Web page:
Because someone who searches for that probably is at a company that is large enough to be in multiple countries. Typically, a website isn’t in multiple languages unless they have a global team, which usually implies a bigger marketing team and maybe even a bigger marketing budget.

The informational keyword “what’s the best way to structure a blog when you have a website in multiple languages” has driven us a customer. A customer who paid us roughly $600,000 to help us solve their blogging conundrum.

Creating generic content will attract a wider audience and some would potentially turn into customers if I were targeting SMBs, or selling services for a few thousand dollars.

But our ideal customers pay us millions of dollars.

One of those customers isn’t going to come from searching for basic keywords like “SEO”.

So, should you focus on audience size or revenue?

Well, first off you should target your ideal customer. Don’t think of it as marketing to a broad audience or even marketing to a specific industry. You have to get more granular and market to your ideal customer.

And you won’t typically achieve that through generic content or marketing that is appealing to the masses.

Yes, you may think it works well for Rhianna or Kylie Jenner, but keep in mind Rhianna nowhere near has the biggest clothing company. And Kylie Jenner nowhere near has the biggest beauty company.

Sure, the companies they have built are big, but not that big when you look at the size of their social following.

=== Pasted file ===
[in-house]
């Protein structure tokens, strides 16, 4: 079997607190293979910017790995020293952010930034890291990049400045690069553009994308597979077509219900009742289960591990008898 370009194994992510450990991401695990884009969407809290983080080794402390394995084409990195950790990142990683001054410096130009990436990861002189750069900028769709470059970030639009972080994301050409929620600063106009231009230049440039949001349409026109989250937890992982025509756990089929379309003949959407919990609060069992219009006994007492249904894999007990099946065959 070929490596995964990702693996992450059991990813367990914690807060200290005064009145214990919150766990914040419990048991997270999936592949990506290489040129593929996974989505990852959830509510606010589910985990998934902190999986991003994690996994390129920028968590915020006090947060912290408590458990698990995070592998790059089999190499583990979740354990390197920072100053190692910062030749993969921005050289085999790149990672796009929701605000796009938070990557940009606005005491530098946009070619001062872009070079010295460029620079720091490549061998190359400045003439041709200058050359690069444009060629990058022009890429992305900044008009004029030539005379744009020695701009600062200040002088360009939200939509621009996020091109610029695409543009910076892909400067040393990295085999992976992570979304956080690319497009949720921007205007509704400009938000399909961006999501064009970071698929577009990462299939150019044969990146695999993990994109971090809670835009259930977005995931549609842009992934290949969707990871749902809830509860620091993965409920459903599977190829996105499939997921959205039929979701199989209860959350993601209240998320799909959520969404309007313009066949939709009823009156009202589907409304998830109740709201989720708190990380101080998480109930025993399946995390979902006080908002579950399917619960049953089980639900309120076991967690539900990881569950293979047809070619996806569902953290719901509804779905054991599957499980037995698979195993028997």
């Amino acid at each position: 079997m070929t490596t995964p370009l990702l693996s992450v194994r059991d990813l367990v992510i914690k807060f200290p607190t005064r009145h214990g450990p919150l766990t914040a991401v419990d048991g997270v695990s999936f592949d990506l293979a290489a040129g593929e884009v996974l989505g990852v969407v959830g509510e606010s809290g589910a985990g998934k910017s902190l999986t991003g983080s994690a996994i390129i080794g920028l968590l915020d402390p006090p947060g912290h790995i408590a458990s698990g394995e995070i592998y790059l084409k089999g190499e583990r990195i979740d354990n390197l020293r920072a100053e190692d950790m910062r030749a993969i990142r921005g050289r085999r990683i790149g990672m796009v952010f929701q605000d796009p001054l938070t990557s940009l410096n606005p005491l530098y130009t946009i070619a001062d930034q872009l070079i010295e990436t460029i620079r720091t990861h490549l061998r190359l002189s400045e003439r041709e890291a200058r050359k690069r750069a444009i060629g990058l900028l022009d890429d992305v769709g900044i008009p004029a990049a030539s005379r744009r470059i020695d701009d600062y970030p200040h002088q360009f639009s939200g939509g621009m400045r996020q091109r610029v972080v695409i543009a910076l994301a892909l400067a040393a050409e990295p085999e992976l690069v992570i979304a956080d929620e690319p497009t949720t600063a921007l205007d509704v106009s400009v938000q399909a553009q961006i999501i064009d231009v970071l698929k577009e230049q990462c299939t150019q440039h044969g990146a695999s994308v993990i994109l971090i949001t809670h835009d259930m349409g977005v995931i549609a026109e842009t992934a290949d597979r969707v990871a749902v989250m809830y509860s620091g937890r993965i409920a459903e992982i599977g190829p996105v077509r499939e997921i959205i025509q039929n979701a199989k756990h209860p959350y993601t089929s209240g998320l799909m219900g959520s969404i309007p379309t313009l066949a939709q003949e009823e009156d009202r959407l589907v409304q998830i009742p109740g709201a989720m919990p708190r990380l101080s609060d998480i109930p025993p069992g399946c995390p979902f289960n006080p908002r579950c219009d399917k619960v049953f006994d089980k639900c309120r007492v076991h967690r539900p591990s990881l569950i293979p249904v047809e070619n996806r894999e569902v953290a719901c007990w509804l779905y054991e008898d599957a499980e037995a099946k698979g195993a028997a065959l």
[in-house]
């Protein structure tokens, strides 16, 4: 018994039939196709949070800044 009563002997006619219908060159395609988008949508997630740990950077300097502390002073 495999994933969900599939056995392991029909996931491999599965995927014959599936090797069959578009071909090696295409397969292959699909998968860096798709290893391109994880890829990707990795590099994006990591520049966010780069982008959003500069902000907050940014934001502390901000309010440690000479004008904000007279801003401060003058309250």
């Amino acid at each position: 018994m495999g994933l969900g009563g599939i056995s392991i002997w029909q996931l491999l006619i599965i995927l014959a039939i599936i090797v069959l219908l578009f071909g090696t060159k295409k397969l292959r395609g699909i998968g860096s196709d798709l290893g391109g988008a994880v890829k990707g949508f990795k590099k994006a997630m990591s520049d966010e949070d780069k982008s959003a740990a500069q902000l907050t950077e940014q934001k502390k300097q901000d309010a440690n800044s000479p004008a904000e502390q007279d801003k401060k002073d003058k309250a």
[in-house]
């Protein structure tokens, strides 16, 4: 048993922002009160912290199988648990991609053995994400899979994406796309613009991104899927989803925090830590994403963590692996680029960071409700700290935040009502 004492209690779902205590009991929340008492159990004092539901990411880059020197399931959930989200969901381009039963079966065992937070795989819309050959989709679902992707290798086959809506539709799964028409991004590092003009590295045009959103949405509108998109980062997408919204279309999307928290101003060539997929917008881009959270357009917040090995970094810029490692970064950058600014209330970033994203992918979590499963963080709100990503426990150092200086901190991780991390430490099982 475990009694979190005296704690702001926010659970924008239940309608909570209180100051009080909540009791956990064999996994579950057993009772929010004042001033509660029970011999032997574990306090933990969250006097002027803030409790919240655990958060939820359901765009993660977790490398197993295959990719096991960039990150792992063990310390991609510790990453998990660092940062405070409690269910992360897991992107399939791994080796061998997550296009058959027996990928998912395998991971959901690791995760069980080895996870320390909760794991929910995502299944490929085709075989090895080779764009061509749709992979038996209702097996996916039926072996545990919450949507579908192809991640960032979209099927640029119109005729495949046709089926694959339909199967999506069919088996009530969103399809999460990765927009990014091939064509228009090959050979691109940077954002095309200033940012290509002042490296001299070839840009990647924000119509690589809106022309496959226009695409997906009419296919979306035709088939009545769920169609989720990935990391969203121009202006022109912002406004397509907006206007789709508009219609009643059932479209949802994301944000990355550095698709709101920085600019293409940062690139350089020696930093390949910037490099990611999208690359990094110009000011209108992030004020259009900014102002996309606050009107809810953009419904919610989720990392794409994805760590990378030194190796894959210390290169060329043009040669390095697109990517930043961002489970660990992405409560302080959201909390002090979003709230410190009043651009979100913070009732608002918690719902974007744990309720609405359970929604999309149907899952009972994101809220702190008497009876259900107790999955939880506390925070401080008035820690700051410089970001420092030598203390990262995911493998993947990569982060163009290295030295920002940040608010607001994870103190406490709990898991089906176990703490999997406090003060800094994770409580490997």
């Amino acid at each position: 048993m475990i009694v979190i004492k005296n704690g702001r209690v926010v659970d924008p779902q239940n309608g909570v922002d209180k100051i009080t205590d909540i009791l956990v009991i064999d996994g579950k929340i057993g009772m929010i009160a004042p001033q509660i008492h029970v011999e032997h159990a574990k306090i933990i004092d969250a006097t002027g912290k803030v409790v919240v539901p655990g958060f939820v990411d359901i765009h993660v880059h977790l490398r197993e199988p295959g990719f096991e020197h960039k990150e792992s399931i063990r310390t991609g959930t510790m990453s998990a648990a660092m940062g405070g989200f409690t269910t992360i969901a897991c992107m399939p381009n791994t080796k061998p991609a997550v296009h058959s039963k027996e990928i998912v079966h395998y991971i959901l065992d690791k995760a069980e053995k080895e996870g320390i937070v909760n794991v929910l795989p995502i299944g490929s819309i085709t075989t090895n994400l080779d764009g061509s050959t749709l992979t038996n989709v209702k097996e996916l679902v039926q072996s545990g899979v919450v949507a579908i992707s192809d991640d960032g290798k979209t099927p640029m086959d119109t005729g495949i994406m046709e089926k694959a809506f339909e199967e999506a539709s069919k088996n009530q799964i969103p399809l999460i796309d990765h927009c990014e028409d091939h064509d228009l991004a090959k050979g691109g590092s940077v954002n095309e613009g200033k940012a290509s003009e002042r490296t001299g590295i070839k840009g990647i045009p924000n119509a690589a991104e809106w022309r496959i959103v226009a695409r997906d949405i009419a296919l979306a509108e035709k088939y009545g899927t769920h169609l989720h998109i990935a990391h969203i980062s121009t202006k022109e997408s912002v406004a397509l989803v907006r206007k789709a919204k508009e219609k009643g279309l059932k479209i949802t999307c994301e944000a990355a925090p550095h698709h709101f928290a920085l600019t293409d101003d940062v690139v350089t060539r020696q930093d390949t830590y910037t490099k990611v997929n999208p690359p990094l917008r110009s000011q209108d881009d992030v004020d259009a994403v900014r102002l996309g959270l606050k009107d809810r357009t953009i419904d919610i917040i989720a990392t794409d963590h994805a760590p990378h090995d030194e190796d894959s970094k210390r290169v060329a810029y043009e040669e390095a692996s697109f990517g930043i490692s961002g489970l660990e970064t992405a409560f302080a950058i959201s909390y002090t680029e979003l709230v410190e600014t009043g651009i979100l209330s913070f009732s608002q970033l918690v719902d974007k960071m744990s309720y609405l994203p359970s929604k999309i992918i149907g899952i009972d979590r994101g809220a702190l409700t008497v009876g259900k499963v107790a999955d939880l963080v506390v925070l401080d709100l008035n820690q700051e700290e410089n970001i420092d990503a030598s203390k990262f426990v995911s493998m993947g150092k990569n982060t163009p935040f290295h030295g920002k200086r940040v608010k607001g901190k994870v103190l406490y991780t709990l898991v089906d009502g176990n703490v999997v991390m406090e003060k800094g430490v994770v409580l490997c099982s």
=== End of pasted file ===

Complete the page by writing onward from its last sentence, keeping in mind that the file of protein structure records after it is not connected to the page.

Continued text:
On Instagram alone, Kylie has roughly 400 million followers. And Rhianna has over 150 million.

Keep in mind that’s just Instagram.

So overall they have done well, but not that well considering how big their following it.

And I am not trying to talk crap about them. Good for them on what they have built.

But the point I am trying to get you to understand is it’s easier to build a big business by doing things the traditional way and targeting your ideal customer versus accumulating 100-plus million fans.

For your marketing, you really have two options. And the options vary depending on the price point of what you are selling.

  1. Get very targeted – if you are selling something that is expensive like a million plus dollars like we are at NP Digital, you want to target your ideal customer and only your ideal customer. It will provide the biggest bang for the buck with your marketing.
  2. Go wide within your industry – you still shouldn’t target everyone like an athlete or a celebrity (unless they are your ideal customers), but you can go broad like I have with the term “SEO”. Yes, I am still bringing in traffic from my industry with generic informational keywords and marketing. This works well if you are selling products and services that are more affordable. For example, if I offered SEO services for local mom and pop businesses ranking for terms like “SEO” would be valuable, but I don’t offer those services (I started ranking for these terms before I created my business).


Going after a mass audience typically doesn’t produce fruitful results from a revenue standpoint.

Focus your marketing on your ideal customer and only your ideal customer.

If your budget opens up you can go a bit broader within your industry, assuming you have lower-priced items you are selling, but if you are only selling expensive products that costs hundreds of thousands of dollars or more, than you should be very targeted with your marketing.

Your marketing KPI should be revenue and profit… not followers and visitors.

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Neil Patel